As for the suggested interventions, teaching reading comprehension strategies may provide a limited boost to reading comprehension but they are no panacea. In my experience, most children are likely to already have ample instruction in these strategies but I will take my own advice and not assume this. If letter-sound relationships are assessed and are not a problem then reading comprehension strategies are a good bet.

As for ‘meta-cognition and self-regulation’ – what can I say? The EEF seem obsessed with this grab-bag of approaches such as Philosophy for Children – “is it OK to hit a teddy bear?” – and explicit writing interventions that they have arbitrarily grouped together.

However, in sum, these two different sources perhaps demonstrate the emergence of a worrying fallacy that age is a guide to what kind of reading instruction a child needs.

This is false. As ever, the instruction a child needs is determined by an assessment of what they know and can do now.

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2 thoughts on “Can age tell us what kind of reading instruction a child needs?

  1. Pingback: Can age tell us what kind of reading instruction a child needs? – Filling the pail – The Literacy Echo Chamber

  2. Jennifer Chew says:

    Thanks for this, Greg. I certainly agree that children need a good phonics grounding, but we also need to be aware of research showing that some can have comprehension problems even when their decoding is average or above average. Jim Rose recently alerted me to this presentation by Kate Nation:

    Nation 2020Conference.mp4

    The bit starting just after 19 minutes may be particularly relevant. The children identified as poor comprehenders needed something other than a phonics intervention.

    Also relevant is a 2010 article by Clarke et al: ‘Ameliorating Children’s Reading Comprehension Difficulties: A Randomized Controlled Trial’. In that study, the Year 4 children who made the greatest longer-term gains were those who were given oral language training. Here’s the abstract:

    ‘Children with specific reading-comprehension difficulties can read accurately, but they have poor comprehension. In a randomized controlled trial, we examined the efficacy of three interventions designed to improve such children’s reading comprehension: text-comprehension (TC) training, oral-language (OL) training, and TC and OL training combined (COM). Children were assessed preintervention, midintervention, postintervention, and at an 11-month follow-up. All intervention groups made significant improvements in reading comprehension relative to an untreated control group. Although these gains were maintained at follow-up in the TC and COM groups, the OL group made greater gains than the other groups did between the end of the intervention and follow-up. The OL and COM groups also demonstrated significant improvements in expressive vocabulary compared with the control group, and this was a mediator of the improved reading comprehension of the OL and COM groups. We conclude that specific reading-comprehension difficulties reflect (at least partly) underlying oral-language weaknesses that can be effectively ameliorated by suitable teaching.’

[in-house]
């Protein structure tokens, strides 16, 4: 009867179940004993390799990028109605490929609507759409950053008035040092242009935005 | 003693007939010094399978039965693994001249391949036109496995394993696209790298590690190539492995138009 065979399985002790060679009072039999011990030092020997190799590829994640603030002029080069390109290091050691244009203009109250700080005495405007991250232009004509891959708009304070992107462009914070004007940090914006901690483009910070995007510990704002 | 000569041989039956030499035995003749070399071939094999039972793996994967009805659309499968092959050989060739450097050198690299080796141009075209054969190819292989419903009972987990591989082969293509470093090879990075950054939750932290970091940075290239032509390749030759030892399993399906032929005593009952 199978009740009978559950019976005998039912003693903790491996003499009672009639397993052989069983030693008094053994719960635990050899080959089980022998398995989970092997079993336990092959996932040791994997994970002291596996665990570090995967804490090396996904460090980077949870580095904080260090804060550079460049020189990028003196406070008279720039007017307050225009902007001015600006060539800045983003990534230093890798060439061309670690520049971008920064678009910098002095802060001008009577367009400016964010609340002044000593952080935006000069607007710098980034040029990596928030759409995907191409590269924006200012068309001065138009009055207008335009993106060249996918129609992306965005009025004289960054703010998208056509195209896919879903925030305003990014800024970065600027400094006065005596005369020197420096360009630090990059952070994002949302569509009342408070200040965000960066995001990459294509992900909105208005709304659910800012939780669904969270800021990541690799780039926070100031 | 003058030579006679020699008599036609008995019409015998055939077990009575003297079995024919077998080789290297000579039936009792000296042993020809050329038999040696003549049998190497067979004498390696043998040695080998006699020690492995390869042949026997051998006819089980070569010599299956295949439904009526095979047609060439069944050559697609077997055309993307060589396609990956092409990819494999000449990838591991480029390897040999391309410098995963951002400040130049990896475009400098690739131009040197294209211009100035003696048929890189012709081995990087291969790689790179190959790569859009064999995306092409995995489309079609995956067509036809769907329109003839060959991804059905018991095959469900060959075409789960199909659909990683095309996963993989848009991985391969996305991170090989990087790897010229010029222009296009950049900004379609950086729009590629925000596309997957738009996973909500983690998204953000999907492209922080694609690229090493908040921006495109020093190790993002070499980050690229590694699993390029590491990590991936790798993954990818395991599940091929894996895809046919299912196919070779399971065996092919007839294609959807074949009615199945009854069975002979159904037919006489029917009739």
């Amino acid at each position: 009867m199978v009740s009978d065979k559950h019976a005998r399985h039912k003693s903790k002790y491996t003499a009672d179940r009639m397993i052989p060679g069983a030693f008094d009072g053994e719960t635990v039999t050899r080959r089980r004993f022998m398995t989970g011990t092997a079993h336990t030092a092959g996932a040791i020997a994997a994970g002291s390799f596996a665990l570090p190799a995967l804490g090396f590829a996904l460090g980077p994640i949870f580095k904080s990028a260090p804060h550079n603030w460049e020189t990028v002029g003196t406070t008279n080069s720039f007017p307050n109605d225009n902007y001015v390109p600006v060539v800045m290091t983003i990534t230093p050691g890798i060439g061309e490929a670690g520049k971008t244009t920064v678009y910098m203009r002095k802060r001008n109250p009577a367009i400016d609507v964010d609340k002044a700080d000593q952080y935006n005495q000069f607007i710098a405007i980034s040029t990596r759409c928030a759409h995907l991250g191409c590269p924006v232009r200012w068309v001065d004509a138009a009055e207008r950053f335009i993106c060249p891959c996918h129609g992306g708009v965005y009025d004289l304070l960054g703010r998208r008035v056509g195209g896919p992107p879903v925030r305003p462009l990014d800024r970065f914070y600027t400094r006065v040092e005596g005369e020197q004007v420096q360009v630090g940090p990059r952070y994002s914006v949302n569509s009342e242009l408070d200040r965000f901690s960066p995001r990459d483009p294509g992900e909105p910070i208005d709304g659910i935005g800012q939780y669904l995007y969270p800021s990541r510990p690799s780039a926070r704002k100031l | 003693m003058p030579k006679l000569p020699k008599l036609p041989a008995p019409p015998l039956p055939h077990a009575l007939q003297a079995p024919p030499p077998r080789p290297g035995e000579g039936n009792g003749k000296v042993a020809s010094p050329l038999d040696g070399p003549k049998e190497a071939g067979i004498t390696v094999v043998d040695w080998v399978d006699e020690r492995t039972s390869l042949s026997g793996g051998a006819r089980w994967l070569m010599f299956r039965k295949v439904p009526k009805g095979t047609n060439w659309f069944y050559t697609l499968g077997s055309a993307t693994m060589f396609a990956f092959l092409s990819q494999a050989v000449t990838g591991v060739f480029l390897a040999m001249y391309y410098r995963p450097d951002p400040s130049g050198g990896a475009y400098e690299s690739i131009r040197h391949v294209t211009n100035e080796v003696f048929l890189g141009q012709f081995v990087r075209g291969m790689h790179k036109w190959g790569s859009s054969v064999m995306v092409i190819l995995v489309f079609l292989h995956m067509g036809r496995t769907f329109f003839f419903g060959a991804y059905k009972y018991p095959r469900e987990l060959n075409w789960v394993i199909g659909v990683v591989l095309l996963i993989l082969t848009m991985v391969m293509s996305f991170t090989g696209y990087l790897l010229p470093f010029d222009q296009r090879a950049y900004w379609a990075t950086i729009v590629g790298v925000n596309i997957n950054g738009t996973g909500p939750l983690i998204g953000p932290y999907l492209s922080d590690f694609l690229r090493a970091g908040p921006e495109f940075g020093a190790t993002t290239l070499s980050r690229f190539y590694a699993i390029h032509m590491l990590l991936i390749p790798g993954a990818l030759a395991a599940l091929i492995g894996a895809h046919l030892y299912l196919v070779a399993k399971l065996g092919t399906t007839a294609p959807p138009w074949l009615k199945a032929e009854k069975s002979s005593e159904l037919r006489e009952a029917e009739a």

In 2011, a year after that study was published, a Phonics Screening Check pre-trial was done – only 32% of children met the required standard, which was set at 32 out of 40 by teachers involved in the trial. Since then, that mark has remained at 32, but the number reaching it in Year 1 is now 82%, with more reaching it in Year 2. This should surely mean that children are now better decoders than their predecessors, and that the percentage of poor comprehenders needing something other than phonics interventions is higher than it used to be.